San Casciano in Val di Pesa in Tuscany

Thursday, 16 February 2023 - 11:00 am (CET/MEZ) Berlin | Author/Destination:
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© Vignaccia76/cc-by-3.0

© Vignaccia76/cc-by-3.0

San Casciano in Val di Pesa is a comune (municipality) in the Metropolitan City of Florence in the Italian region Tuscany, located about 15 kilometres (9 mi) southwest of Florence. San Casciano in Val di Pesa borders the following municipalities; Greve in Chianti, Impruneta, Montespertoli, Scandicci and Tavarnelle Val di Pesa.

San Casciano is highly renowned for the production of wine and olive oil. The principal cellars of the wine company Antinori are established in San Casciano. A mutual bank (Banca di Credito Cooperativo del Chianti Fiorentino, now Chianti Banca) was established by don Narciso FUSI Proposto di San Casciano and has its main offices in San Casciano. The rest of the economy is mainly based on handicraft and tourism (especially agritourism). In the twentieth century it was a quite important centre of the Italian typographical industry.

Villa Le Corti © Vignaccia76/cc-by-sa-3.0 Villa Poggio Torselli © Vignaccia76/cc-by-sa-3.0 Castle of Gabbiano © Sailko/cc-by-3.0 The walls © Frigio55 © Vignaccia76/cc-by-3.0 Villa Le Corti © Vignaccia76/cc-by-sa-3.0
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Villa Poggio Torselli © Vignaccia76/cc-by-sa-3.0
San Casciano was originally mentioned as a fief of the Bishop of Florence, who made its first statutes in 1241. In 1278, the domain shifted to the Republic of Florence. A few years later San Casciano became the capital of a local alliance, including the Alliance of Campoli, and the seat of a podestà, therefore having the government of forty parish churches. By 1325 San Casciano had become so important that a statute of the Florence podestà described one of the main roads departing from the city as follows: “strada per quam itur ad ‘”Sanctum Cassianum”’ (…) versus civitatem Senarum et versus romanam Curiam” (i.e. “the road going through San Casciano towards Siena and Rome”). That San Casciano’s history is bound to its roads is shown also by its shape, which is in the form of a cross: one side going from Florence to Siena and the other, following the hills’ ridge, linking the Chianti area with Montelupo and the Arno river basin. Furthermore, a major role in San Casciano’s development was played by the improvement in agricultural productivity resulting from sharecropping, which led to population growth and the formation of commercial centres like Mercatale and the castle of San Casciano “a Decimo” itself.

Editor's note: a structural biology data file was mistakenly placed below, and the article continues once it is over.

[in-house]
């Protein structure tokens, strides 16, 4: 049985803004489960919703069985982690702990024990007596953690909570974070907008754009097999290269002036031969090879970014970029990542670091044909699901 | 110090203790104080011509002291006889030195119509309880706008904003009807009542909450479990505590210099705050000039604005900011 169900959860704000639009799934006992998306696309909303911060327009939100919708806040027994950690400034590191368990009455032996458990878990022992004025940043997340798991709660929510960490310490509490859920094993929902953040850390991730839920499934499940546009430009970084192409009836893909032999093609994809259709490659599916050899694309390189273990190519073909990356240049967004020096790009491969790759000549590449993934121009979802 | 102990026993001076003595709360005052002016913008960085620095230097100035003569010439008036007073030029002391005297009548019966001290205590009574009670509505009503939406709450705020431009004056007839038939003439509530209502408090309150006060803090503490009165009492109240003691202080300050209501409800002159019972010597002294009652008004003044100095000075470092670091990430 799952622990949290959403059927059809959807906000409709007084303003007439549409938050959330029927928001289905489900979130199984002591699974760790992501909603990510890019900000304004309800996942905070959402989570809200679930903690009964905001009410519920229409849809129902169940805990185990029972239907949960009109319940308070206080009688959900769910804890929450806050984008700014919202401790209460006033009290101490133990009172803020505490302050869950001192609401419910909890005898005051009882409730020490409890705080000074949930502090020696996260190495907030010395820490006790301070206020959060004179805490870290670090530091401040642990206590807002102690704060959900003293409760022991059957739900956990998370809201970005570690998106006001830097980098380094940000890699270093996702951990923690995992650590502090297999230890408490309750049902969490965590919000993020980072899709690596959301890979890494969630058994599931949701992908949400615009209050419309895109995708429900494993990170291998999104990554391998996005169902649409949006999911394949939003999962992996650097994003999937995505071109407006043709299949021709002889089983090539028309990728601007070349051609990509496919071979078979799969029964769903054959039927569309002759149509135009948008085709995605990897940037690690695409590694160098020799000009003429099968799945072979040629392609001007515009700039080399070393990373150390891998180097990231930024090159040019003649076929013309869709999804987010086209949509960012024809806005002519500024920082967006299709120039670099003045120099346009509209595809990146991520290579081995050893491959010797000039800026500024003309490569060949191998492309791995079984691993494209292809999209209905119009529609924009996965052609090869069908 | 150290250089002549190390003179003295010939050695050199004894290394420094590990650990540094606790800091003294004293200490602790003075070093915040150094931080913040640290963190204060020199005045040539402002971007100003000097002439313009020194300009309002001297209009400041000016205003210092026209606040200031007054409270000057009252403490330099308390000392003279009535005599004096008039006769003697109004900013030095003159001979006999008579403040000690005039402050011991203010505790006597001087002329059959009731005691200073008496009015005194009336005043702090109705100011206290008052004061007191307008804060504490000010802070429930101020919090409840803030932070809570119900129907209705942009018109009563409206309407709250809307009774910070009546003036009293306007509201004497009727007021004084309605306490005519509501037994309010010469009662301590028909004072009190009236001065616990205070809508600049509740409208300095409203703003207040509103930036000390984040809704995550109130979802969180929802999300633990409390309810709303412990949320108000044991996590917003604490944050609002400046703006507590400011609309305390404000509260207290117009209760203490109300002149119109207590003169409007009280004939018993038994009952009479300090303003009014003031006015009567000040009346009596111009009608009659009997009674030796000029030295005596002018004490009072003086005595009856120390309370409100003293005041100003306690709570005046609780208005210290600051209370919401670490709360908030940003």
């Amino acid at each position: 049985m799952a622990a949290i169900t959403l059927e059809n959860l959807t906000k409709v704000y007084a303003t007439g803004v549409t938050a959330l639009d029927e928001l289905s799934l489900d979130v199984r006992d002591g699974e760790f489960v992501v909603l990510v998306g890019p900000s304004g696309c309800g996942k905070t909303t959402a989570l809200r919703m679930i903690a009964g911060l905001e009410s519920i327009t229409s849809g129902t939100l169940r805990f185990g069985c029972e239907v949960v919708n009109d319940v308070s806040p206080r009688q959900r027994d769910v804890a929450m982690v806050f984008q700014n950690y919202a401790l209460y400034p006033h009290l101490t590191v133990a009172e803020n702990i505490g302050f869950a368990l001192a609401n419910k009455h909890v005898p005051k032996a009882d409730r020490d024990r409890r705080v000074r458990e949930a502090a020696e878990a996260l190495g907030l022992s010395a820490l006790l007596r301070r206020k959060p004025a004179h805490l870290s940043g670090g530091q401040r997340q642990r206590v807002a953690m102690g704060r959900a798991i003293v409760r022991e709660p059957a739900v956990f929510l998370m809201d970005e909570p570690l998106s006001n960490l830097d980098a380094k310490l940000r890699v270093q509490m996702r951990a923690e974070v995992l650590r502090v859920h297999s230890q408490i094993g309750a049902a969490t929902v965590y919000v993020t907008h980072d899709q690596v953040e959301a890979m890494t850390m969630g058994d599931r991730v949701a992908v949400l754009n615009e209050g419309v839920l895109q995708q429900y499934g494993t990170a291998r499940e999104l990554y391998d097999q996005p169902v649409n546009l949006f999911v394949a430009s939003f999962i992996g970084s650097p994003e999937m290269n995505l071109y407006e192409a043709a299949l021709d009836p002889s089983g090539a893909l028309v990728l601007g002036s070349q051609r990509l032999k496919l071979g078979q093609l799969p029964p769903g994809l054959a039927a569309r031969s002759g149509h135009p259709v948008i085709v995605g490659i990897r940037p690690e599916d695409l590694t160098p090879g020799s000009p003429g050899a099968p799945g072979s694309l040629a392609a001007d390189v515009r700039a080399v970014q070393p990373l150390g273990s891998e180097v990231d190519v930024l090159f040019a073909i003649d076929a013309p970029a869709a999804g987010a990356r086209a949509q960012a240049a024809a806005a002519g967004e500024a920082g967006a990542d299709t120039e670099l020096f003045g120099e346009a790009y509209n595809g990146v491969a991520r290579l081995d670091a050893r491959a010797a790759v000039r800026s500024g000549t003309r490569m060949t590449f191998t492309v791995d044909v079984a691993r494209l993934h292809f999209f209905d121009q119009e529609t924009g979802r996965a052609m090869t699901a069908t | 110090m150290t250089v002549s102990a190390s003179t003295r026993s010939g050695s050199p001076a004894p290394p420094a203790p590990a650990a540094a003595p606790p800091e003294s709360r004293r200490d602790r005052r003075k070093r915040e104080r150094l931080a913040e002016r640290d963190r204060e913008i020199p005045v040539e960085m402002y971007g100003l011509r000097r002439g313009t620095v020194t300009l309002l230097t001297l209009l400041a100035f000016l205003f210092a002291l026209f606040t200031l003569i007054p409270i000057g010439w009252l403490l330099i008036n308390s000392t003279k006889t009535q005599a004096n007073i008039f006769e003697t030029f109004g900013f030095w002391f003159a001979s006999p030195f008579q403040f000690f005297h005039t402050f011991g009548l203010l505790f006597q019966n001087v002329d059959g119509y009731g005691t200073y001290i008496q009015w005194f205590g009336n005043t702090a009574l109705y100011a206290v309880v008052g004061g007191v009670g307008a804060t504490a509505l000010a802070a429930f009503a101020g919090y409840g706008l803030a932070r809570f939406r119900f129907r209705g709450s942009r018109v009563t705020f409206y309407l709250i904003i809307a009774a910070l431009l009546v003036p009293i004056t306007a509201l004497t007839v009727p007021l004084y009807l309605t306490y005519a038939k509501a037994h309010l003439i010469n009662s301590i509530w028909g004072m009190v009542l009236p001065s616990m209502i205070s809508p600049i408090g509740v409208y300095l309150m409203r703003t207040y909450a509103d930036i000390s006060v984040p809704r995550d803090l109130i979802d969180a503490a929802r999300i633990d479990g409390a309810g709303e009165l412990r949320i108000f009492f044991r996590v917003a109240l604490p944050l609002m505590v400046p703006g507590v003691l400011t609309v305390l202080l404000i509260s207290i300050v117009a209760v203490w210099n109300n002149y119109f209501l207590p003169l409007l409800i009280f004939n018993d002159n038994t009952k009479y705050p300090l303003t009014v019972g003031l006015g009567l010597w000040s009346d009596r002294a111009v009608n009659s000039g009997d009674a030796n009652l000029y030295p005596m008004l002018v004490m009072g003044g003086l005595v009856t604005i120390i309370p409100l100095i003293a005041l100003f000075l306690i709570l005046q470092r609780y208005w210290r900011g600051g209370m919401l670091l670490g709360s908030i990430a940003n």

The walls of this castle were built in the second half of the 14th century (and their ruins still exist today). Indeed, in the first half of the same century, San Casciano was completely undefended and therefore became an easy prey for condottieri and mercenary troops. San Casciano was occupied by the Holy Roman Emperor Henry VII from November 1312 to January 1313, the Duke of Lucca Castruccio Castracani in February 1325, and the French mercenary Moriale D’Albarno in July 1343. In consequence of these attacks, the Republic of Florence decided to fortify the village in 1354. The walls were in place by 1355 and, in addition, a “cassero” (i.e. a castle serving as barracks) was added in 1356.

A few years earlier, Walter VI of Brienne, Duke of Athens had planned to transform the village into a castle, to be called “Castel Ducale”, but the plan died with him. In 1494 Charles VIII of France camped near the village without entering it. Before his departure, he donated a large sum of money to the local Franciscan convent. In 1512 at the Albergaccio (near to Sant’Andrea in Percussina) Niccolò Machiavelli started his exile during which he wrote The Prince and The Mandrake. When the Grand Duchy of Tuscany rose to power, San Casciano lost its military and strategic role and its history followed that of Tuscany.

Read more on VisitTuscany.com – San Casciano in Val di Pesa, Wikivoyage San Casciano in Val di Pesa and Wikipedia San Casciano in Val di Pesa (Smart Traveler App by U.S. Department of State - Weather report by weather.com - Johns Hopkins University & Medicine - Coronavirus Resource Center - Global Passport Power Rank - Democracy Index - GDP according to IMF, UN, and World Bank - Global Competitiveness Report - Corruption Perceptions Index - Press Freedom Index - World Justice Project - Rule of Law Index - UN Human Development Index - Global Peace Index - Travel & Tourism Competitiveness Index). Photos by Wikimedia Commons. If you have a suggestion, critique, review or comment to this blog entry, we are looking forward to receive your e-mail at comment@wingsch.net. Please name the headline of the blog post to which your e-mail refers to in the subject line.




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